Title means "Quietness", "Comfortable Sound" and "Excellent Acoustics"




Nagata Acoustics News 97-7iNo.115j
Issued : July 25, 1997





Sapporo Concert Hall Opens

by Yasuhisa Toyota

2nd Floor Plan
Main Hall
Sapporo Concert Hall opened its doors for the first time on July 4, 1997. The new concert hall's opening festivities began with a concert by the Sapporo Symphony Orchestra under the baton of Maestro Kazuyoshi Akiyama. This was followed by the Pacific Music Festival's month-long series of concerts.

As the name of the hall indicates, Sapporo Concert Hall is located in the city of Sapporo, the largest city on Japan's northern island, Hokkaido. The new facility is comprised of a 2,008-seat large hall and a 453-seat small hall. Both halls were designed specifically for the performance of classical music. The city of Sapporo planned and commissioned the new facility. Hokkaido Engineering Consultants were the architects and Nagata Acoustics designed the acoustics.

Reverberation Time
The large hall uses an arena configuration that surrounds the stage. The seating areas are divided into blocks in what has come to be known as the vineyard configuration. We drew inspiration from the Berlin Philharmonic Hall and Suntory Hall in Tokyo which both exemplify this hall shape.

Above the stage of Sapporo Concert Hall's large hall we installed a large sound reflection panel with an electrically powered height adjustment mechanism that enables the height of the panel to be adjusted at will.

Directly behind center stage, the large hall boasts a 68-stop pipe organ built by the French organ builder Alfred Kern. The large hall is excellently equipped to adapt to all kinds of classical music performances, focusing first and foremost on orchestral concerts.

Sapporo Concert Hall's small hall is a traditional shoebox-shaped hall. The balcony has a single row of seating on each side of the hall and several rows at the rear of the hall. Curtains that can be opened and closed were placed along the stage walls and the walls of the balcony to provide a low-tech means of adapting to the diverse needs of various instruments and ensembles. This hall will be used primarily for solo recitals and chamber music performances.

What distinguishes Sapporo Concert Hall from other recently completed halls in Japan is the early emphasis and concretization of performance content. Most halls initially focus on the facility and only worry about filling it with music and performances at a later stage of the project. In the case of Sapporo Concert Hall, the architectural and acoustical design planning took place with the benefit of considerable information on the performers and kinds of performances that will be held in the completed structure.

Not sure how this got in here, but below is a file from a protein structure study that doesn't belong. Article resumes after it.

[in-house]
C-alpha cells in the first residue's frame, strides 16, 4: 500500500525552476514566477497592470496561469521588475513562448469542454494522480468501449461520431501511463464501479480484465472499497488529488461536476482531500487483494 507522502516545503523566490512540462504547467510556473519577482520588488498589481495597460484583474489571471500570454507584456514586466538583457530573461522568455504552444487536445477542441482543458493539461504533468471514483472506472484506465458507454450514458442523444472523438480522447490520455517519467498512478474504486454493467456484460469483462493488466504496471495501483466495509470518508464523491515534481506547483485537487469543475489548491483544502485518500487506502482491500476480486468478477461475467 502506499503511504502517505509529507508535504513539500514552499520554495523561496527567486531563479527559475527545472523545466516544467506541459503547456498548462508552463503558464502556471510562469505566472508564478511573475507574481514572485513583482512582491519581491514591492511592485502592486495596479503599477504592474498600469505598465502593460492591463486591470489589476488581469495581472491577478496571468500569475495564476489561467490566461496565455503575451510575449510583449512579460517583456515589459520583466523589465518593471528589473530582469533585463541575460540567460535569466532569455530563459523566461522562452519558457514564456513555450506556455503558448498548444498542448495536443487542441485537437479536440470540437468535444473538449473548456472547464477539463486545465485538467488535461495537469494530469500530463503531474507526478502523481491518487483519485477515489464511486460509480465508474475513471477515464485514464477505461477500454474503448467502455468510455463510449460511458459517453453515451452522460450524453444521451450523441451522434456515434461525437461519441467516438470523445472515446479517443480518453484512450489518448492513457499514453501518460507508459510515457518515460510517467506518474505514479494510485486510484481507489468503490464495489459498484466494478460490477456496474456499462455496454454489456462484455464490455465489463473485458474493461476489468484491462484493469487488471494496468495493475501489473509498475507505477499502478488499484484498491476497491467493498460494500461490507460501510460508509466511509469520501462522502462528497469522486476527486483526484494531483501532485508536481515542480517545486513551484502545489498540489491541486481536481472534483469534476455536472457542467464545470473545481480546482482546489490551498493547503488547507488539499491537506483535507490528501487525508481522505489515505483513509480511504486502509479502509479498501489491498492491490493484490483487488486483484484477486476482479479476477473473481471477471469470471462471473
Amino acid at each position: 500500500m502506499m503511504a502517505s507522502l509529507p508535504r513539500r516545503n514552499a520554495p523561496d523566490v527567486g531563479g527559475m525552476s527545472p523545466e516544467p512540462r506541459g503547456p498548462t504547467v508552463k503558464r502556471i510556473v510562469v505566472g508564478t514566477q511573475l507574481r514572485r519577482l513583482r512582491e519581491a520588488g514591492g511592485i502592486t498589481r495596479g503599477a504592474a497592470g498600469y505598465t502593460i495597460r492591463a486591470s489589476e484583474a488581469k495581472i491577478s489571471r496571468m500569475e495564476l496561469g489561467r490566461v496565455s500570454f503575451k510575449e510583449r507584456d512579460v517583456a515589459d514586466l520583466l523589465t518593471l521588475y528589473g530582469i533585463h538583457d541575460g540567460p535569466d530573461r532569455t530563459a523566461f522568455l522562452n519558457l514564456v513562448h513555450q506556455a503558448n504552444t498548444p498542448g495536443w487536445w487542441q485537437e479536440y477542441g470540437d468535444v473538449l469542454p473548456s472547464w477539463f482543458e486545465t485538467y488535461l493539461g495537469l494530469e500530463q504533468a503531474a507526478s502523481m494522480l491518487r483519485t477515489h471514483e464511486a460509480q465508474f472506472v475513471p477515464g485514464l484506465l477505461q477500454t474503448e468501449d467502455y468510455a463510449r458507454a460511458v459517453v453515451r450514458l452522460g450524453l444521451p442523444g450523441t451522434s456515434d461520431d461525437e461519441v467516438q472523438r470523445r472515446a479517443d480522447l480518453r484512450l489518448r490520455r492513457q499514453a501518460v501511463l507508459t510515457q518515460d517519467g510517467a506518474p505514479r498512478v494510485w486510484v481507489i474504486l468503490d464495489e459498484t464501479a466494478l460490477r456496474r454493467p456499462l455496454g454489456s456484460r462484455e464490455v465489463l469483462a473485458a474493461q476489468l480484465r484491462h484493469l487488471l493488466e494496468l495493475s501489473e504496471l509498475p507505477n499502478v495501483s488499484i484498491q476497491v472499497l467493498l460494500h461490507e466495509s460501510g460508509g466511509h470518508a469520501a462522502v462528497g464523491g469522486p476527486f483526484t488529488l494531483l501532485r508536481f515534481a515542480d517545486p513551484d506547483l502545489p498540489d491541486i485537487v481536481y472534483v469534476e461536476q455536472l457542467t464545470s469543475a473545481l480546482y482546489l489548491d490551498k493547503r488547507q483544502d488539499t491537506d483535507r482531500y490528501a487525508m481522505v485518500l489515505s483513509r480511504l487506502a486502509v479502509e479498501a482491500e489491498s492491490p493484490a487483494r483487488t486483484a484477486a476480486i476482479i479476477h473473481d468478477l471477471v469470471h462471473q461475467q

Sapporo is home to Hokkaido's preeminent orchestra, the Sapporo Symphony Orchestra. The SSO was founded in 1961 and has a roster of approximately 80 member musicians. The SSO keeps a busy schedule, with an 11-concert season-ticket series and numerous other concerts of popular classical favorites and special performances. The SSO's total number of annual performances in Sapporo averages around 50 each year. Thus, the SSO shoulders a large part of the responsibility for the city of Sapporo's vibrant classical music calendar. This has made local classical music lovers truly embrace its orchestra and, until the decision was made to build the new hall, also led to quite a din of complaints about the lack of a proper venue for the SSO's frequent performances.

In addition to the strong presence of the SSO, Sapporo is the annual venue for the Pacific Music Festival. The Pacific Music Festival was the brainchild of Leonard Bernstein. The festival's aim is to foster and train the next generation of classical music artists through participation in a month-long summer music festival. The first Pacific Music festival was held in 1990, making this year's festival the eighth annual Pacific Music Festival. In past years, performances were primarily held at the Geijutsu no Mori (Arts Forest), located in the suborbs of Sapporo. Each year, the entire funding for the Pacific Music Festival is underwritten by the city of Sapporo, including providing personnel to ensure the success of the festival. While many Japanese regional cities and towns now provide funding support for music festivals, the Pacific Music Festival leads the way in its scale and recognition in the world of music and musicians.

From the inception of Sapporo Concert Hall, its planners intended that the hall would be a new home for both the SSO and the Pacific Music Festival. This purpose is clearly written into the project's planning documentation and materials. The connection between the hall and both the SSO and the Pacific Music Festival is embodied in the new hall, where each of these music organizations has its own permanent office.